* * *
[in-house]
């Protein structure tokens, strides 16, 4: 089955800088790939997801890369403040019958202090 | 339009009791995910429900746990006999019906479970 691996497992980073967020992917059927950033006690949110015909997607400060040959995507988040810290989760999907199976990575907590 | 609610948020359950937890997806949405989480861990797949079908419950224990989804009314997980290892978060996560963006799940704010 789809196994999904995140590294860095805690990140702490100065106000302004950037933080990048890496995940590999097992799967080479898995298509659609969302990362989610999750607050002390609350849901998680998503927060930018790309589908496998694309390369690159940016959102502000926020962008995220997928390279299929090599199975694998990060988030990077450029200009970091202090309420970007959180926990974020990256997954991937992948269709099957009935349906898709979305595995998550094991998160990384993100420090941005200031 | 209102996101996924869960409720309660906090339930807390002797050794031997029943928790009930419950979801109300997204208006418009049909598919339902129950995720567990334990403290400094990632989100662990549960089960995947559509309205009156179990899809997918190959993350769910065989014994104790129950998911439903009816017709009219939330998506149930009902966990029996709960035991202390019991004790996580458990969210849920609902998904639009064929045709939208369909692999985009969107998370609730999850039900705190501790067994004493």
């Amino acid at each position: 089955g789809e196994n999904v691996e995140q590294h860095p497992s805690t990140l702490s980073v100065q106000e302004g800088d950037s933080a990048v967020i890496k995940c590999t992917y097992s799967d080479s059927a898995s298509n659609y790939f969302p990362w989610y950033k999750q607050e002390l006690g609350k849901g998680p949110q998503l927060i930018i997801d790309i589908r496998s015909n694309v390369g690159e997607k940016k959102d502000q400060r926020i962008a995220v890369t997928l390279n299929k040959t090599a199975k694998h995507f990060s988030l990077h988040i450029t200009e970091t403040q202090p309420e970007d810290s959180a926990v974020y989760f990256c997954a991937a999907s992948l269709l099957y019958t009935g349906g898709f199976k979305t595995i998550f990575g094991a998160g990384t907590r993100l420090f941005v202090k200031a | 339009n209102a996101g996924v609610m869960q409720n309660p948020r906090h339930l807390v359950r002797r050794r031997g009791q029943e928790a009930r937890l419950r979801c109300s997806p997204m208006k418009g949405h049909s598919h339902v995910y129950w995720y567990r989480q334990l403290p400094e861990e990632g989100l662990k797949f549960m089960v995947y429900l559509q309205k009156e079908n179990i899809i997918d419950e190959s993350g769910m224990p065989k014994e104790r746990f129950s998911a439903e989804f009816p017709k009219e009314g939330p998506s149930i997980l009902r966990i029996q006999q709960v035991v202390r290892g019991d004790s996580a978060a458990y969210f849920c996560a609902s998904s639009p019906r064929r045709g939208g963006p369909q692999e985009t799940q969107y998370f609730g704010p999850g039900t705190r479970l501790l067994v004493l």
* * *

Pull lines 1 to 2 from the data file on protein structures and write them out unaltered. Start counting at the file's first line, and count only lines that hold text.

[in-house]
């Protein structure tokens, strides 16, 4: 089955800088790939997801890369403040019958202090 | 339009009791995910429900746990006999019906479970 691996497992980073967020992917059927950033006690949110015909997607400060040959995507988040810290989760999907199976990575907590 | 609610948020359950937890997806949405989480861990797949079908419950224990989804009314997980290892978060996560963006799940704010 789809196994999904995140590294860095805690990140702490100065106000302004950037933080990048890496995940590999097992799967080479898995298509659609969302990362989610999750607050002390609350849901998680998503927060930018790309589908496998694309390369690159940016959102502000926020962008995220997928390279299929090599199975694998990060988030990077450029200009970091202090309420970007959180926990974020990256997954991937992948269709099957009935349906898709979305595995998550094991998160990384993100420090941005200031 | 209102996101996924869960409720309660906090339930807390002797050794031997029943928790009930419950979801109300997204208006418009049909598919339902129950995720567990334990403290400094990632989100662990549960089960995947559509309205009156179990899809997918190959993350769910065989014994104790129950998911439903009816017709009219939330998506149930009902966990029996709960035991202390019991004790996580458990969210849920609902998904639009064929045709939208369909692999985009969107998370609730999850039900705190501790067994004493």